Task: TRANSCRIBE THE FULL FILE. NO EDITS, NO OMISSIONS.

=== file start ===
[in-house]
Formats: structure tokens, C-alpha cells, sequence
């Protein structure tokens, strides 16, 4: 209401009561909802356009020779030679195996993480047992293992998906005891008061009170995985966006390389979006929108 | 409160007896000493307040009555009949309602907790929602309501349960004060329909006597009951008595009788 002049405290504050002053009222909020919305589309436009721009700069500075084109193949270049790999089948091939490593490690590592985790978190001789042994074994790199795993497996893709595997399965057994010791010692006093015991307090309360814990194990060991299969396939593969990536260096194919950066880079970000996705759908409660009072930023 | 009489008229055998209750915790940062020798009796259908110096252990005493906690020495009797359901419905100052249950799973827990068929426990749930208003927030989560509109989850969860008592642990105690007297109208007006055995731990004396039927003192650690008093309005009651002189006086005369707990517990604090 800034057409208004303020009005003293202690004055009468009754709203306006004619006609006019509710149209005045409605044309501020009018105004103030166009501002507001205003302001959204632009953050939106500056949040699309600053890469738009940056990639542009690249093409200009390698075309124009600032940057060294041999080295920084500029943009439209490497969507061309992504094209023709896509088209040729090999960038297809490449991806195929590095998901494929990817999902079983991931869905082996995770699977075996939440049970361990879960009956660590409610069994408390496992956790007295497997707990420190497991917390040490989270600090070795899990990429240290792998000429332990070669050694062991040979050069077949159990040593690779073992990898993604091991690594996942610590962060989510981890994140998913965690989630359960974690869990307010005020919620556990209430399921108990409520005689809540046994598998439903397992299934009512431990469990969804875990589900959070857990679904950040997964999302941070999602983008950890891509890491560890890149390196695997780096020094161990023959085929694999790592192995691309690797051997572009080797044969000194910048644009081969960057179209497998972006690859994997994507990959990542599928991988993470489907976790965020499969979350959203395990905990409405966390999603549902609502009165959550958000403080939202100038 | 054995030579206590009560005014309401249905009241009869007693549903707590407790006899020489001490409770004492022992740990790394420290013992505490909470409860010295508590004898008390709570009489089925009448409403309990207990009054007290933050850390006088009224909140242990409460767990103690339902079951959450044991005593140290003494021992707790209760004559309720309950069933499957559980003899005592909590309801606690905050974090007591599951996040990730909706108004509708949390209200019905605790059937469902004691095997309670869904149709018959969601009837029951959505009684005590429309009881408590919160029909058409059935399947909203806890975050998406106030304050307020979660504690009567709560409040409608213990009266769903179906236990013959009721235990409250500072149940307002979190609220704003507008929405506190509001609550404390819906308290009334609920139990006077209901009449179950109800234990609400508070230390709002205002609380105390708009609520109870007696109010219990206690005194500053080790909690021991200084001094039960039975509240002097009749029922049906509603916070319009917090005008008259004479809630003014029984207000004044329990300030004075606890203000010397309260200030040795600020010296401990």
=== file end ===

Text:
[in-house]
Formats: structure tokens, C-alpha cells, sequence
């Protein structure tokens, strides 16, 4: 209401009561909802356009020779030679195996993480047992293992998906005891008061009170995985966006390389979006929108 | 409160007896000493307040009555009949309602907790929602309501349960004060329909006597009951008595009788 002049405290504050002053009222909020919305589309436009721009700069500075084109193949270049790999089948091939490593490690590592985790978190001789042994074994790199795993497996893709595997399965057994010791010692006093015991307090309360814990194990060991299969396939593969990536260096194919950066880079970000996705759908409660009072930023 | 009489008229055998209750915790940062020798009796259908110096252990005493906690020495009797359901419905100052249950799973827990068929426990749930208003927030989560509109989850969860008592642990105690007297109208007006055995731990004396039927003192650690008093309005009651002189006086005369707990517990604090 800034057409208004303020009005003293202690004055009468009754709203306006004619006609006019509710149209005045409605044309501020009018105004103030166009501002507001205003302001959204632009953050939106500056949040699309600053890469738009940056990639542009690249093409200009390698075309124009600032940057060294041999080295920084500029943009439209490497969507061309992504094209023709896509088209040729090999960038297809490449991806195929590095998901494929990817999902079983991931869905082996995770699977075996939440049970361990879960009956660590409610069994408390496992956790007295497997707990420190497991917390040490989270600090070795899990990429240290792998000429332990070669050694062991040979050069077949159990040593690779073992990898993604091991690594996942610590962060989510981890994140998913965690989630359960974690869990307010005020919620556990209430399921108990409520005689809540046994598998439903397992299934009512431990469990969804875990589900959070857990679904950040997964999302941070999602983008950890891509890491560890890149390196695997780096020094161990023959085929694999790592192995691309690797051997572009080797044969000194910048644009081969960057179209497998972006690859994997994507990959990542599928991988993470489907976790965020499969979350959203395990905990409405966390999603549902609502009165959550958000403080939202100038 | 054995030579206590009560005014309401249905009241009869007693549903707590407790006899020489001490409770004492022992740990790394420290013992505490909470409860010295508590004898008390709570009489089925009448409403309990207990009054007290933050850390006088009224909140242990409460767990103690339902079951959450044991005593140290003494021992707790209760004559309720309950069933499957559980003899005592909590309801606690905050974090007591599951996040990730909706108004509708949390209200019905605790059937469902004691095997309670869904149709018959969601009837029951959505009684005590429309009881408590919160029909058409059935399947909203806890975050998406106030304050307020979660504690009567709560409040409608213990009266769903179906236990013959009721235990409250500072149940307002979190609220704003507008929405506190509001609550404390819906308290009334609920139990006077209901009449179950109800234990609400508070230390709002205002609380105390708009609520109870007696109010219990206690005194500053080790909690021991200084001094039960039975509240002097009749029922049906509603916070319009917090005008008259004479809630003014029984207000004044329990300030004075606890203000010397309260200030040795600020010296401990």